Of the 30-odd attempted terrorist plots against the United States or American installations abroad that have been foiled since 9/11, roughly a third have been uncovered in the past year alone. What is new, and particularly frightening, about these recent attempts is that the budding perpetrators were initially indoctrinated inside the United States, with help from extremist websites or Islamic preachers. It was only after they had been brought some ways along the road to holy war that at least some of these would-be jihadists sought training and logistical support from al-Qaeda and others overseas. . . .
While they come from diverse ethnic and regional backgrounds, most of the men involved in homegrown plots fit a similar profile: they are middle class and well-educated. The same can be said of many, if not most, Islamist terrorists, whether it be the son of the former Nigerian finance minister who attempted to bring down a plane on Christmas Day near Detroit; the seven British doctors (and one medical technician) who plotted to carry out car bombings in 2007; or Osama bin Laden himself, whose family operates a massive construction empire worth billions of dollars. This reality contradicts the trendy, post-9/11 contention, as wrong then as it is now, that terrorism is caused by poverty.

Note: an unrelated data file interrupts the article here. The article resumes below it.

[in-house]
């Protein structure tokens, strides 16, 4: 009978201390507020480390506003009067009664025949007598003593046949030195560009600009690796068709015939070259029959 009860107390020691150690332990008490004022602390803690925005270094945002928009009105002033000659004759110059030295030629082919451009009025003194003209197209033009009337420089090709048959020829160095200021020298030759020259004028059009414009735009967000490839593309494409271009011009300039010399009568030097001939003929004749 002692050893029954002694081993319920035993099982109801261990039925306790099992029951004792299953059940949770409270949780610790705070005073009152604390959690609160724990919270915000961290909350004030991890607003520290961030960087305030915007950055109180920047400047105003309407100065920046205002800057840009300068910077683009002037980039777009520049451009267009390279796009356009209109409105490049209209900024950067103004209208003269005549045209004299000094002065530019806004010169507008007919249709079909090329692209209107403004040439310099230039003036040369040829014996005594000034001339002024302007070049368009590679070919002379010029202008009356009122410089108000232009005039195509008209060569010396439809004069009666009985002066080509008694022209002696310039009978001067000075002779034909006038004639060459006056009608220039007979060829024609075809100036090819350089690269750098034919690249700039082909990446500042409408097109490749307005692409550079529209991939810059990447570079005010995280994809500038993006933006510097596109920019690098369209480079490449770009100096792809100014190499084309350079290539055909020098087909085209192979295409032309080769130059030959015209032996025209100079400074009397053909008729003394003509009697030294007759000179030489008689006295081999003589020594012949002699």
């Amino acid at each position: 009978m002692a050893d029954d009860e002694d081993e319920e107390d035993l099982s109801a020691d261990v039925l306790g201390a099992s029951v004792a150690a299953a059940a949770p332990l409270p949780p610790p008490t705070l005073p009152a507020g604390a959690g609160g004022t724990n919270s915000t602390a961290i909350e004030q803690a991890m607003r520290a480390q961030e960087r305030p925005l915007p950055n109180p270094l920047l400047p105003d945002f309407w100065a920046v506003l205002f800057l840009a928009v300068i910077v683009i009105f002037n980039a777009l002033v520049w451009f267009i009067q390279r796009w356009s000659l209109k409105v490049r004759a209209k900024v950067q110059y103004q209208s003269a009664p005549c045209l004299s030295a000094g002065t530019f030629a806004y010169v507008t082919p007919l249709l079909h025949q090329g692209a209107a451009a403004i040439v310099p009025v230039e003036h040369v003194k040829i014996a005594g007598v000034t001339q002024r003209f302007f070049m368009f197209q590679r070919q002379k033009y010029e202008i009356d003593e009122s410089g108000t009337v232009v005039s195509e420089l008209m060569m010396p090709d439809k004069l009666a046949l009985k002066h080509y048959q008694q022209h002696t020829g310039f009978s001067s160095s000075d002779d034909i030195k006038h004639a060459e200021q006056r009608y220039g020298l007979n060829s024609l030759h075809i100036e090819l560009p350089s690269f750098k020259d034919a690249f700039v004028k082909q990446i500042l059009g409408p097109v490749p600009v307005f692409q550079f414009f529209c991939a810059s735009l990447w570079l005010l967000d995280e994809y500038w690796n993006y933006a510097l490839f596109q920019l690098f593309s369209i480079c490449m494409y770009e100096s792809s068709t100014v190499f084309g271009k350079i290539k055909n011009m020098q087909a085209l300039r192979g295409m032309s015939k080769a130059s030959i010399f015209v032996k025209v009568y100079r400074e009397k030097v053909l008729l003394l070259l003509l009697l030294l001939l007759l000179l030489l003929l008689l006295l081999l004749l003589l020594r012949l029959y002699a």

This kind of rains on the parade of people who, wherever they look, see class warfare and jealousy-caused conflict between the “haves” and the “have nots.”
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